December 1, 2021

Will venture capital get cancelled by Gen Z?

Will venture capital's lack of diversity and focus on pure software make it a target for Gen Z cancelling?

Majdoline Wahbi

4 min read

Majdoline Wahbi

The two billion teenagers and young adults born after 1995 that we call Generation Z have been described as many things. They’re seen as uncompromising, not swayed by political or marketing tricks, but also supporters of "cancel culture" — the public and vocal shutting down of speech perceived as problematic. They’re at once entrepreneurial, educated, perceptive and sensitive — sometimes bordering on fragile — and they value authenticity, transparency and radical inclusivity.

As a young millennial investor, I often wonder how this new generation is going to shake up venture capital and the startup ecosystem. Gen Zers have cancelled mainstream consumer brands before; could large institutional investors be the next victims?

An activist generation that prides itself on its multiple identities

Having grown up with constant talk of climatic doom, Gen Z is at the forefront of climate issues. 76% of them consider themselves to be activists, exemplified by Greta Thunberg, who is 18. The harsh criticism levied at her by Laurent Alexandre, founder of Doctissimo, who attacked her allegedly excessive pessimism, crystallises a generational malaise between “mindless Boomers” on the one hand and “alarmist Gen Zers” on the other.

With their unprecedented knack for verifying information, Gen Zers are not easily convinced by marketing tricks

In our ecosystem, cleantech startups in the energy and environmental sectors have attracted less capital than B2B SaaS companies. It stands to reason that the latter, praised by today’s investors for their ability to generate predictable income and astronomical margins, will appeal less to a new generation. Climate change can’t be solved by profitable software, and this could be reason enough for Gen Z to “cancel” investors who continue to back enterprise software. 

Gen Zers are also more attuned with speech and activism aimed at improving the lives of minorities, making them more demanding of the educational and professional system regarding diversity and inclusion policies. This could be a problem for venture capital and tech, industries with a dismal track record on diversity. 

Uncompromising with brands, Gen Zers have the ability to “cancel” them

Even if VC talks a big game about ESG, Generation Z won’t be fooled. The cohort consumes brands that promote values aligned with their own, such as ecological alternatives to mass-consumption goods and veganism. With their unprecedented knack for verifying information, Gen Zers are not easily convinced by marketing tricks and are particularly alert to practices such as greenwashing, or even pinkwashing. Brands that won’t comply should beware. Just remember the case of JK Rowling, an absolute idol for millennials.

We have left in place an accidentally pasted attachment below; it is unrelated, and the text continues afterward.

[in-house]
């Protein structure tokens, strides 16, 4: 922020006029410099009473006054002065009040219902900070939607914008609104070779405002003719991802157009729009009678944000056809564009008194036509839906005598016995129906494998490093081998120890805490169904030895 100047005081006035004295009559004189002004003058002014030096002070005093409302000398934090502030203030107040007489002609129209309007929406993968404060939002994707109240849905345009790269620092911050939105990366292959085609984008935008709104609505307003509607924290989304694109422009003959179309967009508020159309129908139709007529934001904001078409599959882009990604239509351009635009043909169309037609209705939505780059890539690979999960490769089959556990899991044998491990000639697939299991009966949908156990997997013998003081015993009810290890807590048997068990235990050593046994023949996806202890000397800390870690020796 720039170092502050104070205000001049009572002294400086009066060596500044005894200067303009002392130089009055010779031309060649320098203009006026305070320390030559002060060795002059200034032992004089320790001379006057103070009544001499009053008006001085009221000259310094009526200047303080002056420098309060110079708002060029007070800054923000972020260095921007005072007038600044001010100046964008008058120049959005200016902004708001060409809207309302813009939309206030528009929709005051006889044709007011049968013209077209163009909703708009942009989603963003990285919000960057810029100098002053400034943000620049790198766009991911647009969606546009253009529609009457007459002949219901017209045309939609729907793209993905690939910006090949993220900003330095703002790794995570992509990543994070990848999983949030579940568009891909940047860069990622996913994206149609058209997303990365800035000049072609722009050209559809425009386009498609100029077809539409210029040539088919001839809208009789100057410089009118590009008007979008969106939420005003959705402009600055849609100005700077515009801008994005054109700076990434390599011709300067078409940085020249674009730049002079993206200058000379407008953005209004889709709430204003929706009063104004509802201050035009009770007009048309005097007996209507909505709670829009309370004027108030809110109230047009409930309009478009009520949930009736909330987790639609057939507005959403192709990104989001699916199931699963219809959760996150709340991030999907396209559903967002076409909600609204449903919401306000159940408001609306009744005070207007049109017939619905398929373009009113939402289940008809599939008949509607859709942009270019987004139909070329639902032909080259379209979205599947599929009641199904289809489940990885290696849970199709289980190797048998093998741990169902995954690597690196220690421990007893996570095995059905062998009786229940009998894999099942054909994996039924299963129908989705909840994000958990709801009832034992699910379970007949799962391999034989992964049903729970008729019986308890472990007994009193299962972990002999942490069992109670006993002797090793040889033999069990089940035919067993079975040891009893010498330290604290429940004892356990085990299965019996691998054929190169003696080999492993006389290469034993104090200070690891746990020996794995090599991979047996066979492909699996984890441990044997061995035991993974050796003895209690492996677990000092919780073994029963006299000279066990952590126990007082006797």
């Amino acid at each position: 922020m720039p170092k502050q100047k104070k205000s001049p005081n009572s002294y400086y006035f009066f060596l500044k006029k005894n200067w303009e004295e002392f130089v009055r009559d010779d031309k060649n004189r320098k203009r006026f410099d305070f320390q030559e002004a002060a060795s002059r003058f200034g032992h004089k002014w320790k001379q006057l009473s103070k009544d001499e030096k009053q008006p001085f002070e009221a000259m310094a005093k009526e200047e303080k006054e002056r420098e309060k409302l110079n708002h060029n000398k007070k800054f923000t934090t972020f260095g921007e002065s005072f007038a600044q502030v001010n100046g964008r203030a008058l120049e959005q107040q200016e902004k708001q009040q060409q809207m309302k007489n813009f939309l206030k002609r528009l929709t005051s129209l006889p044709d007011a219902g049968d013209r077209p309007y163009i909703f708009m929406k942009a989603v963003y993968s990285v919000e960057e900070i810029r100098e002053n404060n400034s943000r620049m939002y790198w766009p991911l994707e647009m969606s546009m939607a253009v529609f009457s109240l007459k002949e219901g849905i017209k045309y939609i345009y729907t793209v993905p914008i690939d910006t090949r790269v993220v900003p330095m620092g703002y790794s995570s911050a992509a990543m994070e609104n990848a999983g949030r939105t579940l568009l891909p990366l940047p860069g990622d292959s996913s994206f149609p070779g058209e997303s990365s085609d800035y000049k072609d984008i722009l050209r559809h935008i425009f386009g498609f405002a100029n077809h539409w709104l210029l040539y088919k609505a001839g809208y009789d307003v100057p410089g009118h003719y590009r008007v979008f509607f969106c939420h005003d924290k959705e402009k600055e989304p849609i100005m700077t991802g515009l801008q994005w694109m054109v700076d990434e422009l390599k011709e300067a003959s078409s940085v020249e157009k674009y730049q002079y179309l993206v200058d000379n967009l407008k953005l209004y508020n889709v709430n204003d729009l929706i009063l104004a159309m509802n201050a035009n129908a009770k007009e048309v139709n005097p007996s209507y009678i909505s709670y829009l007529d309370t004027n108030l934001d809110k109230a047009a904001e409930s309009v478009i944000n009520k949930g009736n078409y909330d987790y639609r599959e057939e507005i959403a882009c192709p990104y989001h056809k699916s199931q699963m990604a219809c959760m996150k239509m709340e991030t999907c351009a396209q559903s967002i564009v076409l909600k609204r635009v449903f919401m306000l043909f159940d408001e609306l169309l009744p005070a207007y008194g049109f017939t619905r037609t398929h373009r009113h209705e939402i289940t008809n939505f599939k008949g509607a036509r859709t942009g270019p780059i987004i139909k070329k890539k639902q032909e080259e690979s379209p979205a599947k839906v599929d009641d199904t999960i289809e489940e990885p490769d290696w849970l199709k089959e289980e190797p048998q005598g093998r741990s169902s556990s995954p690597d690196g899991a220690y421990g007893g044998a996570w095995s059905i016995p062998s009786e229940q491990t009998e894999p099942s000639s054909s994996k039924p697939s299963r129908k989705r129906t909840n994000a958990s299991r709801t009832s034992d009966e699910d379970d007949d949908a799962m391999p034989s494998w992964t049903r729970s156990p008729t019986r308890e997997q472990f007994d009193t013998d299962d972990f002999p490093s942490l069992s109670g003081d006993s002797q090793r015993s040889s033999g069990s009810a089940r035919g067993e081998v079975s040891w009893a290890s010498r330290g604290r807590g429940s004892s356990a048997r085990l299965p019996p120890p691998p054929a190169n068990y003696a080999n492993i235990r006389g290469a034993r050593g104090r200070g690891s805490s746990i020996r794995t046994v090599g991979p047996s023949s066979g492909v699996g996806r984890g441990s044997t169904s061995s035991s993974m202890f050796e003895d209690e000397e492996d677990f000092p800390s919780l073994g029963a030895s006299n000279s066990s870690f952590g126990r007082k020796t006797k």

VC’s status as a reputation-centric industry, built around brands that have spent years trying to make it, means that some of these brands could suffer from similar attacks if they don’t keep their promises. Paying lip service to impact investing on your website probably won’t make the cut for much longer.

A generation less preoccupied with social labels and institutional reputation

And then the other risk is that Gen Z decides it simply doesn’t need VC institutions as they stand now.

Expensive, elite universities fear becoming less relevant in this generation’s eyes, who have seen previous generations take on debt to fund higher education disconnected from a rapidly mutating job market.

Shorter and more professional education models such as the Lambda School, Holberton School, Le Wagon or Ecole 42 for developers or Iconoclass for sales functions are becoming more popular both in the US and in Europe. This generation, which is used to unlimited access to educational content in every discipline, often considers YouTube to the best university in the world and places less value on the French Grandes Écoles, American Ivy Leagues or prestigious MBAs.

Why should these future startup creators, who are used to disintermediation and to platforms, opt for our current financing schemes?

I believe that we should consider seriously the possibility that what is currently happening with these academic institutions could happen to investment funds too. Although entrepreneurs mainly turn to VCs for financing purposes, one can’t deny the social dimension of fundraising with one of the big names in the industry. Being able to raise money from large players such as Sequoia, Accel, a16z (or XAnge!) is a sign of social success as valuable as having studied at a Polytechnique or Yale.

Investment funds hence play an intellectual labelling role — they reward the most brilliant entrepreneurs, or at least those who fit their mould. In the end, this dynamic is not so different from that which animates the academic world, something that becomes more salient as capital flows to startups increase.

Furthermore, this is a generation of entrepreneurs. According to a Nielsen study, over half of Gen Zers are thinking of becoming entrepreneurs. Why should these future startup creators, who are used to disintermediation and to platforms, opt for our current financing schemes? Will they not see us as an unnecessary intermediary between them and our own investors, the LPs, when they have seen any number of intermediaries disappear before their eyes?


Entrepreneurs are already choosing their investors for more reasons than only the cash they provide. They are choosing them for the repercussions on their own brand’s reputation and for a shared set of values. VCs would do well to anticipate the demands of this new generation.